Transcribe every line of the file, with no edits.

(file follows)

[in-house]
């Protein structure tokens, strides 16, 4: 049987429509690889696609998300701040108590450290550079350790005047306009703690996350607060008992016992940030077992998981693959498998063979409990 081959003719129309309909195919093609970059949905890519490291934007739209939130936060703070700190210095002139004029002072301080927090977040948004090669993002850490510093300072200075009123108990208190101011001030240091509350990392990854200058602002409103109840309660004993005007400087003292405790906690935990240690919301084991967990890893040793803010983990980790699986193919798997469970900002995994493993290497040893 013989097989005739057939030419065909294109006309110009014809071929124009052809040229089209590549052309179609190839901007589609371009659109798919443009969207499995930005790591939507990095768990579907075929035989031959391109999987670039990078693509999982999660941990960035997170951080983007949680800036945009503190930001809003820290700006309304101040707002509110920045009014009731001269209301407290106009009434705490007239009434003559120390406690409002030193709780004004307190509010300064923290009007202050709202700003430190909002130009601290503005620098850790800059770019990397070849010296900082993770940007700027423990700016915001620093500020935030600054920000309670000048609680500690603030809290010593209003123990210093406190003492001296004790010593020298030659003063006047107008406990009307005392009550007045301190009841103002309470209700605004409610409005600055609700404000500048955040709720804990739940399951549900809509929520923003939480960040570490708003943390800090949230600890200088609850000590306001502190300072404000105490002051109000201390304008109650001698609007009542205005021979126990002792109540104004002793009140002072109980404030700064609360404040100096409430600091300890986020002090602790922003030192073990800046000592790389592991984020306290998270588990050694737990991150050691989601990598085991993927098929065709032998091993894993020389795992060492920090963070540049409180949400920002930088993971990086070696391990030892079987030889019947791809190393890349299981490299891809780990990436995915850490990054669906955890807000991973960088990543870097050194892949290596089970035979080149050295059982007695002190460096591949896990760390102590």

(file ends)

[in-house]
């Protein structure tokens, strides 16, 4: 049987429509690889696609998300701040108590450290550079350790005047306009703690996350607060008992016992940030077992998981693959498998063979409990 081959003719129309309909195919093609970059949905890519490291934007739209939130936060703070700190210095002139004029002072301080927090977040948004090669993002850490510093300072200075009123108990208190101011001030240091509350990392990854200058602002409103109840309660004993005007400087003292405790906690935990240690919301084991967990890893040793803010983990980790699986193919798997469970900002995994493993290497040893 013989097989005739057939030419065909294109006309110009014809071929124009052809040229089209590549052309179609190839901007589609371009659109798919443009969207499995930005790591939507990095768990579907075929035989031959391109999987670039990078693509999982999660941990960035997170951080983007949680800036945009503190930001809003820290700006309304101040707002509110920045009014009731001269209301407290106009009434705490007239009434003559120390406690409002030193709780004004307190509010300064923290009007202050709202700003430190909002130009601290503005620098850790800059770019990397070849010296900082993770940007700027423990700016915001620093500020935030600054920000309670000048609680500690603030809290010593209003123990210093406190003492001296004790010593020298030659003063006047107008406990009307005392009550007045301190009841103002309470209700605004409610409005600055609700404000500048955040709720804990739940399951549900809509929520923003939480960040570490708003943390800090949230600890200088609850000590306001502190300072404000105490002051109000201390304008109650001698609007009542205005021979126990002792109540104004002793009140002072109980404030700064609360404040100096409430600091300890986020002090602790922003030192073990800046000592790389592991984020306290998270588990050694737990991150050691989601990598085991993927098929065709032998091993894993020389795992060492920090963070540049409180949400920002930088993971990086070696391990030892079987030889019947791809190393890349299981490299891809780990990436995915850490990054669906955890807000991973960088990543870097050194892949290596089970035979080149050295059982007695002190460096591949896990760390102590």